At this point, further discoveries—like Beth’s acne medication, which she’d never leave behind (along with her clothes)—do nothing to assuage Nat’s queasy feeling that something is very wrong.

As Nat starts to dig into Beth’s past more, she finds out that Beth may have been hiding quite a few things—but could she actually be dead? And if so, who could have killed her? Kent does a great job at building suspense, and by the time it’s revealed who actually dunnit, I suspected just about everyone (well, except Nat).

For those looking for a fast-paced thriller, this is not your book. This is the very definition of slow-burn suspense. The first half does a lot to flesh out the main characters, and Kent digs pretty deep into the plight of the elderly Victor.

I loved Nat’s focus on finding out what happened to Beth—a focus born of the love that you have for a true friend, a woman that lit up a room and commanded attention, who had been there for Nat when she needed her the most.

When Nat had left Jim, she’d come for the key to the cottage and Beth had been standing behind the bar, getting ready to open up. “Oh, love,” she’d said, watching Nat pile her bags and boxes inside the door. Then she’d shoved up the counter and come through it and hugged her, long and hard.

And now she was gone and with her the sense of something gone forever: Beth wouldn’t have wanted that, not to just—disappear, not for things to move on without her. But she was gone.

This nuanced mystery will reward patient readers and those longing for a story with characters that you’ll genuinely care for. It also doesn’t hurt that there’s a creepy killer lurking at the edges of the small village, waiting for a chance to pounce. Christobel Kent has a reputation for intelligent, creepy novels, and it’s well earned.
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I don't know what it was with this book, but it just was not a book I really enjoyed. I think it was primarily the writing style. It took me some time to read what should have been a simple read. I have struggled with writing this review, since I really don't have a lot to say about the novel. I finished the novel just to know how it ended, and skimmed most of the last quarter of novel to get through it. Kent wrote about interesting topics that could have been fleshed out better.

In my opinion, this was a run of the mill murder mystery. The writing style was somewhat confusing, bouncing around between different characters who intersected along the way. The killer was not predictable necessarily, which was a bonus and slightly surprising. The main character was hard to follow as a person and what her character was supposed to be. Is she supposed to be strong? Confused? Level-headed? All of the above?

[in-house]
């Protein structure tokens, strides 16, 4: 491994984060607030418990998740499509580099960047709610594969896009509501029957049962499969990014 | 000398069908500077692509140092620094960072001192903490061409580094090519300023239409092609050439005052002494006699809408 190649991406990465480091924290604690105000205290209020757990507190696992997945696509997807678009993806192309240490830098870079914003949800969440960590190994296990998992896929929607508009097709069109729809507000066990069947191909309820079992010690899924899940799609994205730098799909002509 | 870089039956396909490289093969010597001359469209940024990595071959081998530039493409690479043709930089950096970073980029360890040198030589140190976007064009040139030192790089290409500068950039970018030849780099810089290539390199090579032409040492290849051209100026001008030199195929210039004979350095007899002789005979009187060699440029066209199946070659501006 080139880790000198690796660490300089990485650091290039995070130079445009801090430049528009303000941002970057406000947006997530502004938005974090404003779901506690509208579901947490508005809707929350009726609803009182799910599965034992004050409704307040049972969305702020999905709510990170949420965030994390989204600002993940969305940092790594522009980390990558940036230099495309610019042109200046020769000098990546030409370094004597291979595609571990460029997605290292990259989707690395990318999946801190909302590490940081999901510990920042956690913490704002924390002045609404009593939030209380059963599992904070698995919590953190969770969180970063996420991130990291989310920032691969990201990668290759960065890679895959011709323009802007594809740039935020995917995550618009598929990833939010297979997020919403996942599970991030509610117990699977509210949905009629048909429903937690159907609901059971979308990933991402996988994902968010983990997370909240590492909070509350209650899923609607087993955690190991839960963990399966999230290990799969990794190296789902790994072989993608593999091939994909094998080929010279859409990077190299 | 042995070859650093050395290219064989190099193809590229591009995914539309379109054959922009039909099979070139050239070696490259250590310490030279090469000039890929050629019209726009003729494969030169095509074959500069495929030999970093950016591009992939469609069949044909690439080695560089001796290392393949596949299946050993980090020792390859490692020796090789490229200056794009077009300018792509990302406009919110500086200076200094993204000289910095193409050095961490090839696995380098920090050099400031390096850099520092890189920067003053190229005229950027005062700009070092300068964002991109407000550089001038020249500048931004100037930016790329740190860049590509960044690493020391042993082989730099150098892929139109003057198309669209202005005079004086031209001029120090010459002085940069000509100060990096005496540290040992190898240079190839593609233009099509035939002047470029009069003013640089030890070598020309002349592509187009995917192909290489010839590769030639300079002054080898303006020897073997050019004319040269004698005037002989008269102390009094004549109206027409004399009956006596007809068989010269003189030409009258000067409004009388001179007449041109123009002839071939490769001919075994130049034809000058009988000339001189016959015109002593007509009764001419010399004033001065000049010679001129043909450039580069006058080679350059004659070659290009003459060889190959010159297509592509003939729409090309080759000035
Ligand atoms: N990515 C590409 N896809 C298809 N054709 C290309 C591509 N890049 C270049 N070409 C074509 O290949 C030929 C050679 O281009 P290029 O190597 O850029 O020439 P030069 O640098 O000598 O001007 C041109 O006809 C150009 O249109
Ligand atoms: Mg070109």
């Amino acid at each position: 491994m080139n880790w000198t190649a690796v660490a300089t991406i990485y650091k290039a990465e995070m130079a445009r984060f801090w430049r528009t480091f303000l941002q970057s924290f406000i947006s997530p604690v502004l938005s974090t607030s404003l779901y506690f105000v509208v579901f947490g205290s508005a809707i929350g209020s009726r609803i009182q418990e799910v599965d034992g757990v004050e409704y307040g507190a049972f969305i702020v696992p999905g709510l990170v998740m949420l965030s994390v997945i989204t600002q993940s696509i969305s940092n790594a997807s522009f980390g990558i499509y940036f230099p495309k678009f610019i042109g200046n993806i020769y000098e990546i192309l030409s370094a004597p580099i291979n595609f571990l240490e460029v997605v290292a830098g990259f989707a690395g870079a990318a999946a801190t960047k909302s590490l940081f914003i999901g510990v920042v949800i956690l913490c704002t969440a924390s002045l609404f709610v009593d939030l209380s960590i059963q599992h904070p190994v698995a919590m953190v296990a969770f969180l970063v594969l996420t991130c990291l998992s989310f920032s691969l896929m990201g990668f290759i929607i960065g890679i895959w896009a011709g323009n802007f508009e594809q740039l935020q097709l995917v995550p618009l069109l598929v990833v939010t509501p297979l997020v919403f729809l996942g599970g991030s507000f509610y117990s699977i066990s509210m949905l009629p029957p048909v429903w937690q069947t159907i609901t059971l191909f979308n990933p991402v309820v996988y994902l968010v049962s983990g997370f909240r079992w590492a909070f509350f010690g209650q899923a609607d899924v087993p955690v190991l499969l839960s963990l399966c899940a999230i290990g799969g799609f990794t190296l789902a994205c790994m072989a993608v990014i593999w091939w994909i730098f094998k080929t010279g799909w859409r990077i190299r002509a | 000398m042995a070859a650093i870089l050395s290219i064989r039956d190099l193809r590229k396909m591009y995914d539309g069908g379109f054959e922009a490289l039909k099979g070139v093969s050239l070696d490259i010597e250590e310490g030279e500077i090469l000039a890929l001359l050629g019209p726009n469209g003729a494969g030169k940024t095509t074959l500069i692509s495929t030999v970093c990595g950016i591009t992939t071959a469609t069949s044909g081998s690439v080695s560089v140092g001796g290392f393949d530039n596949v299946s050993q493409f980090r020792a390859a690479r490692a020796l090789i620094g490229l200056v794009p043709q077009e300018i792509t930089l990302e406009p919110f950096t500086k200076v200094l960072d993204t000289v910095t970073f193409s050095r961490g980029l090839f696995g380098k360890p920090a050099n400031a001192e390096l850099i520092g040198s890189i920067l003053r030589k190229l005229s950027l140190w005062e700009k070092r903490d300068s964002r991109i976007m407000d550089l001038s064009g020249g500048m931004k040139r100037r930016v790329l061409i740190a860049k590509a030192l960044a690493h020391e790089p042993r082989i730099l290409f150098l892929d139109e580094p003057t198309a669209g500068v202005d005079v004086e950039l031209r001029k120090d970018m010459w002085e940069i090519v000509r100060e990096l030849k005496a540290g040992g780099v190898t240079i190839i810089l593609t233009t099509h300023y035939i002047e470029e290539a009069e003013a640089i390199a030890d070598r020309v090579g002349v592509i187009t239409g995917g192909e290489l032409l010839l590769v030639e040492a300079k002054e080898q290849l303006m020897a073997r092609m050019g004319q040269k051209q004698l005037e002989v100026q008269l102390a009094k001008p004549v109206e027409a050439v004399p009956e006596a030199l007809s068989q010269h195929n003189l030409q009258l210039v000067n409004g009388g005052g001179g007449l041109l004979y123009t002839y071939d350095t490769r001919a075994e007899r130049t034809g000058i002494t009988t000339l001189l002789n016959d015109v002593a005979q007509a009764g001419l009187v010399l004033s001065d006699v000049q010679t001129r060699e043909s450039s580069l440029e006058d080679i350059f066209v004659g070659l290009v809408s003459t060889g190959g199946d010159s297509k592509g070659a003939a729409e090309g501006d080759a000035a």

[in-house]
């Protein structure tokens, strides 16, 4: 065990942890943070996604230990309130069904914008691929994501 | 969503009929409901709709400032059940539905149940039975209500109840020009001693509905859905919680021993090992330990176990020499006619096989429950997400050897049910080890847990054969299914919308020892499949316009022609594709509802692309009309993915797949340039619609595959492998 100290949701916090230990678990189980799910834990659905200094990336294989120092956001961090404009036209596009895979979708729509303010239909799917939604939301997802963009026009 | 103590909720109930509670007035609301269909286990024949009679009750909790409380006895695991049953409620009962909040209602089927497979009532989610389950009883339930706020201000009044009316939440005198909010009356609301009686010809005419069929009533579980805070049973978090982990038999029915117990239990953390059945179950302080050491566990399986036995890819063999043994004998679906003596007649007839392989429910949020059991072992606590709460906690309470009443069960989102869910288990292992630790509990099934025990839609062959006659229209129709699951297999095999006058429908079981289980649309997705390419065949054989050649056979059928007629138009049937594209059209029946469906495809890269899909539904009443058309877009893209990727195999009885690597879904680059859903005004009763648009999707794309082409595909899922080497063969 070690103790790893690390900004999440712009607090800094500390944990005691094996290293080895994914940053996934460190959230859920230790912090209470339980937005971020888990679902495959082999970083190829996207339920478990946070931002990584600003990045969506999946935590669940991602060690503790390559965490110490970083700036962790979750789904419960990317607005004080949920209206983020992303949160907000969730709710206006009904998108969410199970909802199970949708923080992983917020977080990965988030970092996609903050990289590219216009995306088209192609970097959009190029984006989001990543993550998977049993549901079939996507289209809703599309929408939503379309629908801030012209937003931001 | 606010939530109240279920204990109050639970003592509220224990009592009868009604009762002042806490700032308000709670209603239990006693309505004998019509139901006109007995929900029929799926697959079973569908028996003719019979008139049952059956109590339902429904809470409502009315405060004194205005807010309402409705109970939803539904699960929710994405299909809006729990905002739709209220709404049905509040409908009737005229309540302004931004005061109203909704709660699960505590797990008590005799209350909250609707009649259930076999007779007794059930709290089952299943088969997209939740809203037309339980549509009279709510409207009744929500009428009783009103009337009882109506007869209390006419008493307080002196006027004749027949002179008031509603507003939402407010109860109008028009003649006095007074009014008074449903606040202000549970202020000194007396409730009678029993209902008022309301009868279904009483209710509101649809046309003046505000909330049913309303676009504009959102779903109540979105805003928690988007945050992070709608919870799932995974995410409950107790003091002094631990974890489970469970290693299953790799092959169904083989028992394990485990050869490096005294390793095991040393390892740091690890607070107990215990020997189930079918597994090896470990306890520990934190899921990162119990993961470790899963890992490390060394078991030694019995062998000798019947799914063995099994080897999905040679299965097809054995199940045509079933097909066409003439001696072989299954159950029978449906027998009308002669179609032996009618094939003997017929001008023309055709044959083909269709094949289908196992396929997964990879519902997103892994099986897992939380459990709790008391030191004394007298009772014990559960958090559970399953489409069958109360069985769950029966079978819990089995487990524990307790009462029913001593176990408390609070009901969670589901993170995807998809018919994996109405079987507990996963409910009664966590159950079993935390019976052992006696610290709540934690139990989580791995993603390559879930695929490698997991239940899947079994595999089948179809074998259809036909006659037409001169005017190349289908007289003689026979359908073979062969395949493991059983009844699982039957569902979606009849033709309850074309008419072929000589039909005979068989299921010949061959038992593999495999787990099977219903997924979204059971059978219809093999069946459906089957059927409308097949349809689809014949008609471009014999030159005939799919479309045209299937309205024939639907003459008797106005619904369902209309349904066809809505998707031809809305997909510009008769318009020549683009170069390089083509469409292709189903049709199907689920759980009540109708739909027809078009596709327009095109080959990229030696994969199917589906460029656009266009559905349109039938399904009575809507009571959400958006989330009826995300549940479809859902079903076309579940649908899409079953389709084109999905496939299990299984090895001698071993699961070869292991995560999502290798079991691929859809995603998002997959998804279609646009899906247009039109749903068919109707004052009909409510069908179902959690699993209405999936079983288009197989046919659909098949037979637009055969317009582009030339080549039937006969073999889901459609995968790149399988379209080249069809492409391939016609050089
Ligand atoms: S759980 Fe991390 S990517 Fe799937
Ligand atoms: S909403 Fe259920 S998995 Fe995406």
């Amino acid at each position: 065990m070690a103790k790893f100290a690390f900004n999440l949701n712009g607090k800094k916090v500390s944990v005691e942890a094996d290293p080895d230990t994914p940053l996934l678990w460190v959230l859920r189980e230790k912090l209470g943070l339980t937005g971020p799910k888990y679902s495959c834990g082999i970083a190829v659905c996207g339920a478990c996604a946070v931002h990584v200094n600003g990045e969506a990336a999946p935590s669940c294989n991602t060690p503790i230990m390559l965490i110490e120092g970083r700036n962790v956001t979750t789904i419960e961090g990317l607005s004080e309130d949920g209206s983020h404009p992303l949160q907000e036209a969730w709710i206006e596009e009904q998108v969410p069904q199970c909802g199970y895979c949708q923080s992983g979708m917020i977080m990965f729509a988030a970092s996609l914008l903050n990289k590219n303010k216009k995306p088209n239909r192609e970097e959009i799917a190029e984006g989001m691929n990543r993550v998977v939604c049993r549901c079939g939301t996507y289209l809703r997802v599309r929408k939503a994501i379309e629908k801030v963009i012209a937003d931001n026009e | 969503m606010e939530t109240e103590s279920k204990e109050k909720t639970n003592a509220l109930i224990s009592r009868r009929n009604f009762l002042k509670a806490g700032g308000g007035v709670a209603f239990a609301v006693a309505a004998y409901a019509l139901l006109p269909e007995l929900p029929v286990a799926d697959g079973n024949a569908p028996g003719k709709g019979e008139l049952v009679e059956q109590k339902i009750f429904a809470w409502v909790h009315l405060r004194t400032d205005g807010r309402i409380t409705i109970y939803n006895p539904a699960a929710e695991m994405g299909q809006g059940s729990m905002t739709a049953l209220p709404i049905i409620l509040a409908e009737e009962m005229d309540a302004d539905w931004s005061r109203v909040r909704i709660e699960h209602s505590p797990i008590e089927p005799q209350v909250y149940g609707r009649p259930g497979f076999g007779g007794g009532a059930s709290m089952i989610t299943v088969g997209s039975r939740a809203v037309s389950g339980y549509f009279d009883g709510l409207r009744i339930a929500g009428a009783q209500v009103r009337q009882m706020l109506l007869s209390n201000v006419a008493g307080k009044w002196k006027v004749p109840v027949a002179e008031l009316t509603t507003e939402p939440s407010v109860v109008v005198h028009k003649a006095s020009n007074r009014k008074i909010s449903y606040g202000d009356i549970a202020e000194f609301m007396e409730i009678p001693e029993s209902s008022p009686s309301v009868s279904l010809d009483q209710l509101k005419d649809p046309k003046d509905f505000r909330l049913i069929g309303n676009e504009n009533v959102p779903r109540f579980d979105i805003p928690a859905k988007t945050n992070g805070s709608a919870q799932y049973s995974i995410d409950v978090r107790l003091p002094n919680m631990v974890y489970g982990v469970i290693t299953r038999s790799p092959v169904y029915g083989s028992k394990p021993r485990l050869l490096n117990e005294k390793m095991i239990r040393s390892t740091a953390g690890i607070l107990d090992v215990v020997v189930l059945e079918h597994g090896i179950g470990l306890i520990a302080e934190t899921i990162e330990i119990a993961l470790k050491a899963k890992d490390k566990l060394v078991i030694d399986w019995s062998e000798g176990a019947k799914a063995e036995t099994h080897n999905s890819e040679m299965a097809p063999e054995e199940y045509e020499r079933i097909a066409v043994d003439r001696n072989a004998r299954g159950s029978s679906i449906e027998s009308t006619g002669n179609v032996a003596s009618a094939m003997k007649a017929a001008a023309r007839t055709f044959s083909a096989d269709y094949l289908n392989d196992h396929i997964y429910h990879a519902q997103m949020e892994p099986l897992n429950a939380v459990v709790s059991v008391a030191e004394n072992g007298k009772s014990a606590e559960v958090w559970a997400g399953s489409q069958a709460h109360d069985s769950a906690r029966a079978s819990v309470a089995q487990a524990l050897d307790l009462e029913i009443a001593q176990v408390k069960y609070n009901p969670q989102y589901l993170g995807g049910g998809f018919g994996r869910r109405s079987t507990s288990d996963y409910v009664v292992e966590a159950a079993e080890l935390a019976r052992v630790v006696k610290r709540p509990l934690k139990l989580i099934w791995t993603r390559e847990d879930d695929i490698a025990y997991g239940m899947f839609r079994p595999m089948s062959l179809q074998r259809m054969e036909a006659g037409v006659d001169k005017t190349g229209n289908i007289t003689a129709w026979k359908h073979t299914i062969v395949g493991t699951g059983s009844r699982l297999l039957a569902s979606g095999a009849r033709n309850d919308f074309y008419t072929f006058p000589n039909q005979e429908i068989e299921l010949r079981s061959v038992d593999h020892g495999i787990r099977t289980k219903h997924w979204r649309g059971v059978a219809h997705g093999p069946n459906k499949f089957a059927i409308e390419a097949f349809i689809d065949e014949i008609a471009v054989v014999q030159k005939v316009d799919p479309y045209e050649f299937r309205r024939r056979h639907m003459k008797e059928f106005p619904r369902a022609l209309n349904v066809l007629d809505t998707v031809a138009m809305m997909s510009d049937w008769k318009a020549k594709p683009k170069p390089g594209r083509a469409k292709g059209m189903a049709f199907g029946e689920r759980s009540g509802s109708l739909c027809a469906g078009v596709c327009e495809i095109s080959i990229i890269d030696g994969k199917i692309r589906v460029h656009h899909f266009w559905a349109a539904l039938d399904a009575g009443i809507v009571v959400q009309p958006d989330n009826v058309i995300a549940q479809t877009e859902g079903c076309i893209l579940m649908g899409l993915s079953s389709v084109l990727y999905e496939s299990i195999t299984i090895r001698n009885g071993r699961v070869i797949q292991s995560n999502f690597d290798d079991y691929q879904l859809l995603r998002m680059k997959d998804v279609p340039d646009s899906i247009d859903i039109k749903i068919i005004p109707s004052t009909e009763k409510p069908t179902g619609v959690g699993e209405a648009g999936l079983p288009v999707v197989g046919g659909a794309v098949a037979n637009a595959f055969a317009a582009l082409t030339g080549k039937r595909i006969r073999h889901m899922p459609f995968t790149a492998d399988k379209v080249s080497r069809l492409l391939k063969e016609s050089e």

As far as the murder victim, there seemed to be a lot of playing around and undeveloped plot lines. There were a lot of plot lines that only muddied the waters, and maybe that was the intent. I am not sure what the intent was, but to me it was a lot of wasted time that distracted from the novel. I think that there are a lot better murder mysteries out there if you're into this genre.
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A hard pass - 1) I can't stand it when thrillers open with the act of violence (usually, if not 99% of the time, on a woman) and then jump into the narrative.  It's a writerly tic that reads as lazy and distancing.  I totally admit to being hypocritical, or at least inconsistent, because I'm sure some of the contemporary thriller/mystery writers that I enjoy employ this same tactic, but you better be super good at writing for it to work and, in my opinion, Ms. Kent is not that good. 2) Multiple narrators are a tricky business and I don't think Ms. Kent has a super firm grasp on making it work.  It's jumpy and disconcerting and, honestly, I never really got the point of it for this novel.  Anyway, not for me.
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I have read and enjoyed all of Christobel Kent's previous books, which is why I am non plussed as to why I didn't enjoy this one, or indeed get to the end; a first for me. It almost felt as if she'd only written the outline and someone else had filled in the detail. It was dull, excessively wordy, needed tighter editing, threw lots of names of characters at the reader without giving them substance and rammed information at us instead of letting it slowly seep in through the plot. With no one to invest in or root for I gave up. Shame as I would be reluctant to try another one of hers after this.
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Title...The Day She Disappeared 

Author...Christobel Kent

My " in a nutshell" summary...